12. What should I be aware of if my trial is a gene therapy trial?

Human trials with preparations containing living, genetically modified organisms are subject to the "Act on Environmental and Genetic Technology", with focus on the law's rules on research. The rules are outlined in the executive order (no. 910 of September 11, 2008) on "genetic technology and the work environment". The executive order includes requirements for notification of the classification of premises where all or part of the trial will take place, as well as notification of projects. Notifications are made to ensure both the work environment and the external environment. The Danish Working Environment Authority then approves both premises and trials. A cooperation has been agreed between the Danish Working Environment Authority and the Danish Environmental Protection Agency on the handling of certain notifications of the classification of premises and notifications of research projects. This has led to the following practice: Notifications of the classification of premises for gene therapy and notifications of projects on the use of living, genetically modified microorganisms for gene therapy are submitted to the Danish Working Environment Authority, which then sends a copy of the notifications for consultation to the Danish Environmental Protection Agency. Trials involving gene therapy must, according to the above, be notified to the Danish Working Environment Authority. This can be done in parallel with the application to the Danish Medicines Agency. Further information on notifications can be obtained by contacting the Danish Working Environment Authority (or phone 39 15 20 00).

1 a) How do I apply in the EU portal (CTIS)?

We refer to the training program from EMA. Here, all steps are covered via video and guides. Furthermore, the GCP unit has prepared a CTIS guide, and EMA has prepared a Sponsors Handbook.

1 b) Where does the sponsor need to be registered to use the EU portal (CTIS)?

The sponsor must be registered in EMA's Organizational Management Service (OMS), further information can be found on EMA's website with information regarding training and preparation for using CTIS.

1 c) Are there requirements in Denmark for registration of a Legal Representative in the CTIS portal?

If the sponsor is residing in a country outside the EU, it is a requirement under the Act on Clinical Trials of Medicinal Products §21 that a Legal Representative residing in the EU is registered in CTIS. It is not sufficient for the "Contact point for the union" to reside in the EU.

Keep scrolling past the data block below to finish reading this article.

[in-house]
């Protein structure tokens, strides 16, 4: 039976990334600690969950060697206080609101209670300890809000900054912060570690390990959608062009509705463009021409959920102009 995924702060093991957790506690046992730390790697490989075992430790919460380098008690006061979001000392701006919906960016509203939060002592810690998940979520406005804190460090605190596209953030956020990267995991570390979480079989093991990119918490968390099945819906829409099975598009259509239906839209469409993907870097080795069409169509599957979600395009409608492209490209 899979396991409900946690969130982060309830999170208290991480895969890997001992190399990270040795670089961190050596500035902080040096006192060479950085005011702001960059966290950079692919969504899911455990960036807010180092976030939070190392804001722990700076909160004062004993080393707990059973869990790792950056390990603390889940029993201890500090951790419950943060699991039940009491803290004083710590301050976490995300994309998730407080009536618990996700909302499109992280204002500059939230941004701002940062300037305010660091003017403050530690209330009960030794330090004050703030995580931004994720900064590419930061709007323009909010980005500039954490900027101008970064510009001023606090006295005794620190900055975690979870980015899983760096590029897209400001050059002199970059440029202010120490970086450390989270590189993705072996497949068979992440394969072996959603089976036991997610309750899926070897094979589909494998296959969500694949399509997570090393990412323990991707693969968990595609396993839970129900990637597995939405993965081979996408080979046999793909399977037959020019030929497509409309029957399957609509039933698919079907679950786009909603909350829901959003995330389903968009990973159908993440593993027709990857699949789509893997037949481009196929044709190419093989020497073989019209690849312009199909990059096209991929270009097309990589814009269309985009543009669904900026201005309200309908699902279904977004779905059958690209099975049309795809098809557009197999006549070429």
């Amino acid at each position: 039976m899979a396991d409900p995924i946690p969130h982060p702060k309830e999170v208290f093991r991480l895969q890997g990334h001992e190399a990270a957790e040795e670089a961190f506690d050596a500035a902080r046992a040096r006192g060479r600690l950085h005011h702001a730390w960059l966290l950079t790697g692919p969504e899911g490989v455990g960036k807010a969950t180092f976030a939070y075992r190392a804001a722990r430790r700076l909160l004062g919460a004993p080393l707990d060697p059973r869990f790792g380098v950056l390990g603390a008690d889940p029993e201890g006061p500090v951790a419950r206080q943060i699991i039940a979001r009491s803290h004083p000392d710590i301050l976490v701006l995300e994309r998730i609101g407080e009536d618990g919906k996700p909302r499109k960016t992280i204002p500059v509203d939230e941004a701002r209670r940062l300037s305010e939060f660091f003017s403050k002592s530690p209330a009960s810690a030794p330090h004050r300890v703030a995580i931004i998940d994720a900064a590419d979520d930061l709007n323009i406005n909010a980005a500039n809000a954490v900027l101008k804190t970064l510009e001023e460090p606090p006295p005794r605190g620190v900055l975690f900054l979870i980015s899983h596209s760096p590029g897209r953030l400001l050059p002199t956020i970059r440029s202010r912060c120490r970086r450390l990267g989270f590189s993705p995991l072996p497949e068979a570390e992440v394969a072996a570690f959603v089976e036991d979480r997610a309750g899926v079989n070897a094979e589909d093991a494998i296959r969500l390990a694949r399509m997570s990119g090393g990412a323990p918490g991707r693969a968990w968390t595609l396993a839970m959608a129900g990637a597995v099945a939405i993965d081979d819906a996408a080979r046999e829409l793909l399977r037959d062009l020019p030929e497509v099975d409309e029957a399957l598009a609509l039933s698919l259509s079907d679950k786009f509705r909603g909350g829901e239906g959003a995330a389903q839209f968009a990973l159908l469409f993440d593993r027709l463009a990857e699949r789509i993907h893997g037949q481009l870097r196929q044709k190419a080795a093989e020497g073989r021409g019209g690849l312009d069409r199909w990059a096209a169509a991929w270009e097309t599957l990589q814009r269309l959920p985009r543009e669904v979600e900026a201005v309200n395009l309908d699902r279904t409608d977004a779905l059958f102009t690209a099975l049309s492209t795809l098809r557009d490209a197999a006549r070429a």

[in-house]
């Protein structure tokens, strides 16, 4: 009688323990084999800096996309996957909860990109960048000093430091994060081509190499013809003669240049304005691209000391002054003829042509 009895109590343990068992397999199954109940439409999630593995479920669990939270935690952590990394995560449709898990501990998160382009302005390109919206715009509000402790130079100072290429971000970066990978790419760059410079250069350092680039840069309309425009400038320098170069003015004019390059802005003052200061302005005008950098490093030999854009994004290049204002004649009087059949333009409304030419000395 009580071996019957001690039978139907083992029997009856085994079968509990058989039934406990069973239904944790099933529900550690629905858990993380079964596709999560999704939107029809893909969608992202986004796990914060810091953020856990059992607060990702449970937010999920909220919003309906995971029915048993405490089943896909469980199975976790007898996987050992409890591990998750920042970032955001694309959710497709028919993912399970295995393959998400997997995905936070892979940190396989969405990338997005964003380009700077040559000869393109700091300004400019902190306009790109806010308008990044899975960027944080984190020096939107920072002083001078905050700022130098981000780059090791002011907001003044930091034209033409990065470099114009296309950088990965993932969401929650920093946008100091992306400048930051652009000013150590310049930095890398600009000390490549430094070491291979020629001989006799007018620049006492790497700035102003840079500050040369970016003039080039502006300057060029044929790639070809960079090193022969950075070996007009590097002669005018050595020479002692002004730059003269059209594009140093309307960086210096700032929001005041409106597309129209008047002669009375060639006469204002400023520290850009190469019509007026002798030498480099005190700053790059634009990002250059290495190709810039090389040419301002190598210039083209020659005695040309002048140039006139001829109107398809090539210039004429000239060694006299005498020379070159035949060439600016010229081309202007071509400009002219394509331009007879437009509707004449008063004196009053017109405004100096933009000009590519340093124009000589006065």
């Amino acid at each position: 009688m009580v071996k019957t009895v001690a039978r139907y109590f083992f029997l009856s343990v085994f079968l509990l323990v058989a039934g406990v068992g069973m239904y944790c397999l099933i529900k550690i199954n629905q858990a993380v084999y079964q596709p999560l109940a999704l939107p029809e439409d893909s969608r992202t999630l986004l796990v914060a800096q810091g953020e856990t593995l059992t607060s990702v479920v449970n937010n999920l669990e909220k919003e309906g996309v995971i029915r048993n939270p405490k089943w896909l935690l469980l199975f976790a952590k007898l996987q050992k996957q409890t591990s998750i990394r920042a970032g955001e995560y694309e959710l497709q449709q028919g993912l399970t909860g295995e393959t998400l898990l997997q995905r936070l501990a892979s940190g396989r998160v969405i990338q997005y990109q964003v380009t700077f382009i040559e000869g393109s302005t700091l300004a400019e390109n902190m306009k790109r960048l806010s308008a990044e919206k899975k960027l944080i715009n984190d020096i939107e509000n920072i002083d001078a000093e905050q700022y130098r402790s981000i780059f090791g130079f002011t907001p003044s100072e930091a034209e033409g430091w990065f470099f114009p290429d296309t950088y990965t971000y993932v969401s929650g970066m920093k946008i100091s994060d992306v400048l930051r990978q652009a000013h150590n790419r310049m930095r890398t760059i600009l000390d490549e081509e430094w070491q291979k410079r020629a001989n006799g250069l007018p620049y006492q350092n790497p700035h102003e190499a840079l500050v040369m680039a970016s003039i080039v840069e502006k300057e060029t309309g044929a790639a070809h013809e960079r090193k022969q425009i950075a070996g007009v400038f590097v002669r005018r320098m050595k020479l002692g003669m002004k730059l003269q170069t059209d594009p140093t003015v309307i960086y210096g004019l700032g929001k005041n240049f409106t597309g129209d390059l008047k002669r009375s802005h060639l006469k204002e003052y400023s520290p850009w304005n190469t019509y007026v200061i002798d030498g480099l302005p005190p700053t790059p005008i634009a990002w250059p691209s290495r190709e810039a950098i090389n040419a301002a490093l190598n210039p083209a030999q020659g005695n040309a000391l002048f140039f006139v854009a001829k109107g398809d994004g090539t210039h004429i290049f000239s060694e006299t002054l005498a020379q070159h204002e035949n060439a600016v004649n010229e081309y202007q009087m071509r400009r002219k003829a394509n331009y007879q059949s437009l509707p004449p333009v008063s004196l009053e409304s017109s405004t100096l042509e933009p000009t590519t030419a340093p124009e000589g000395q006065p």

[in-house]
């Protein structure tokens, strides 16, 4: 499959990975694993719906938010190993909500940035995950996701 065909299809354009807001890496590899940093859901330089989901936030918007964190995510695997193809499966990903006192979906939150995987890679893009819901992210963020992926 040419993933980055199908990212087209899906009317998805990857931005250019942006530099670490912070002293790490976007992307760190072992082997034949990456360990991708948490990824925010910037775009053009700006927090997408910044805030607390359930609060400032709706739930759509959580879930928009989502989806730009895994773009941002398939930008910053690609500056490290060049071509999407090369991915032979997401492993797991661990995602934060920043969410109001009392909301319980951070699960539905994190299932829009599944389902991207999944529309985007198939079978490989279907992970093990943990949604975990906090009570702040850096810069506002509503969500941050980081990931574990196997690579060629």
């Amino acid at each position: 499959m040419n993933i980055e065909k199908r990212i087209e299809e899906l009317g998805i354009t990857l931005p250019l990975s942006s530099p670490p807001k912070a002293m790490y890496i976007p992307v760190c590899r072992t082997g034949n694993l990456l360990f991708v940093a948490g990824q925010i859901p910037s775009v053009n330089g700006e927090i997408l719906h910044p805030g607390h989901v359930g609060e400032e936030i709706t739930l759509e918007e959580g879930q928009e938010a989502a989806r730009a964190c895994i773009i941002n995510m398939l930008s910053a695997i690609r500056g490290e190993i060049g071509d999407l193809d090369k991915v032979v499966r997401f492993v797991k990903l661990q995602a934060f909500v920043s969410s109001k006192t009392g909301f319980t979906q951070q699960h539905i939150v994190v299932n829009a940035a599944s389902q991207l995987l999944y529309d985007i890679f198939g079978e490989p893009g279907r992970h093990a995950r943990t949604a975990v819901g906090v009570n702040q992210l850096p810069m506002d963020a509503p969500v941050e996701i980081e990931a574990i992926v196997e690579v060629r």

1 d) How do I link investigational medicinal products and placebos in the CTIS portal when applying for a new clinical trial?

All medicinal products/substances used in the trial must be registered in EMA's Extended EudraVigilance Medicinal Product Dictionary (XEVMPD) before they can be linked to the trial in CTIS. However, the placebo product can also be entered directly into CTIS. For development products registered in XEVMPD, EU MP number and EU substance number must be known to link them to the trial in CTIS. Marketed products can be retrieved from CTIS using multiple search criteria.

1 e) How should I handle documents with signatures in CTIS?

If signed documents (e.g. QP declaration) are submitted, these must be uploaded in a version "not for publication" in addition to the version uploaded "for publication". Link to guidance from ACT EU here.

1 f) Where can I see the processing times for my application?

In CTIS, there is a "Timetable" under each application (for initial application and subsequent substantial modifications). This timetable is automatically generated and takes into account weekends and public holidays in the affected member states. It is also worth noting that some deadlines are dynamic, as they depend on when the assessment by the authorities is completed. You can read more about application deadlines in EMA's guidance on CTIS Evaluation Timelines.

1 g) Where can I see if my trial is approved in CTIS and which versions of the documentation are approved?

The Danish Medicines Agency does not issue approval letters for clinical trials, as all information about the trial's approval is available in CTIS. The approved versions of the trial documentation are shown in the final assessment report, in the Introduction and Conclusion sections, respectively. In addition, the sponsor can download the structural data from CTIS as a PDF file, which contains the product names and the estimated end-of-trial date. EMA's Step-by-step guide - How to search, view and download a CT and a CTA (Sponsors) shows how to download structured data (on page 4). Afterwards, you can cut out the page with the end-of-trial date from the PDF file if you do not wish to share further information.

2. Transition to the Clinical Trials Regulation

How do I transition my ongoing trial to the regulation?

For trials that need to transition to the regulation, we recommend reading more here.